Your Financial Questions Answered

7:34 PM, May 6, 2013   |    comments
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Greensboro, NC -- It's time to talk money. 2 Wants to Know is getting answers to the financial questions you want to know.
Eric Gillespie with the Consumer Credit Counseling Service division of Family Service of the Piedmont joined Tanya Rivera on 2 Wants to Know at 5:30 to answer some viewer questions.   

Tammy asked: How can a single mom plan for retirement? At 47, and with no employer retirement plan, I feel I'll have to work for the rest of my life! Help! Gillespie said, "I would recommend first sitting down with a financial counselor and reviewing your monthly budget to determine how much you can save for retirement and what expenses you may be able to reduce or eliminate to create even more savings. If your employer does not offer a retirement plan or financial planning, the next step would be to meet with a fee-only professional advisor who could assist you with investment options, benefits, and goal planning. Fee-only advisors are not paid commissions by you and should put your interests first."

Adrian asked: What are some of the best foreign funds, exchanges or bond markets to invest in if one seeks to further diversify their portfolio?  Gillespie could not answer this question because he cannot give specific investment advice.

Chris asked: How can a person be turned down for a loan based on not having a credit card? I have been told to get one with a low limit, use it to pay bills and then pay the card off. Is that a plausible to solution to the loan situation? Gillespie said, "A creditor will often factor in your credit history when reviewing a loan application. This is usually done by obtaining a copy of your credit report. If you have poor payment histories on previous loans or credit cards or no history of credit this could hurt your chances of being approved. Obtaining a credit card can be used as a way to establish or re-establish your payment history on a credit report if used responsibly and paid on time. If you do open a credit card, you want to avoid the temptation of running up the balance or taking advantage of multiple offers as this could lead to unmanageable credit card debt and damage to your credit."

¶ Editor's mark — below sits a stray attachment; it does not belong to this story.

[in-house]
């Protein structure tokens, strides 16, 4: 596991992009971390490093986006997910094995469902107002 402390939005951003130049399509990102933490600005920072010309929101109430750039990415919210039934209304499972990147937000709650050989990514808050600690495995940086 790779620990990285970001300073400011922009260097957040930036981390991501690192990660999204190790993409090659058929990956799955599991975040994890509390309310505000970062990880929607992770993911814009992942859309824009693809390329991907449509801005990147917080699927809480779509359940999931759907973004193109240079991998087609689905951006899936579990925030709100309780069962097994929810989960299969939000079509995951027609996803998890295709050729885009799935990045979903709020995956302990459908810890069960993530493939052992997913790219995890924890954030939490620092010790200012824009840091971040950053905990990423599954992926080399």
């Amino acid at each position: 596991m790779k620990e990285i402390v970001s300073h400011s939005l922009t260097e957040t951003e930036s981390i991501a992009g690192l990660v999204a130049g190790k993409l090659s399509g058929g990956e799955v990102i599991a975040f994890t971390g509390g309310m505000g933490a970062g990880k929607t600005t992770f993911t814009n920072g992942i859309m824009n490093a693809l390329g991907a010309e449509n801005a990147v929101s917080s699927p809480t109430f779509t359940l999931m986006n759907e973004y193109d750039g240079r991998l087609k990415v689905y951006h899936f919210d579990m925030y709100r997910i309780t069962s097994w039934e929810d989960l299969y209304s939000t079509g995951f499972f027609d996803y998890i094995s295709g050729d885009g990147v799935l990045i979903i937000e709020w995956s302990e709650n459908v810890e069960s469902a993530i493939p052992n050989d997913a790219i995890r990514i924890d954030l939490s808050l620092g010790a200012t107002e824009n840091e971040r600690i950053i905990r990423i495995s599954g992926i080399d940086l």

Deloris asked: I want to know why you cannot take money you have put in your 403 out when you need it. Gillespie said, "Federal law prohibits 403b withdrawals except in cases of extreme hardships and then a withdrawal would be subject to penalty and taxes. Some providers offer loans against your 401k or 403b, but you should consider the positives and negatives of this option before making a decision."

Raul asked: What are the differences between a 401k and a 403b plan? Gillespie said, "401k and 403b are both are retirement plans that allow you to contribute money before taxes. Most tax exempt organizations such as schools, hospitals and non-profits offer their employees the 403b, while for-profit companies usually offer the 401k. There are not a lot of differences in the plans, but 401ks tend to have more investment options than the 403b."

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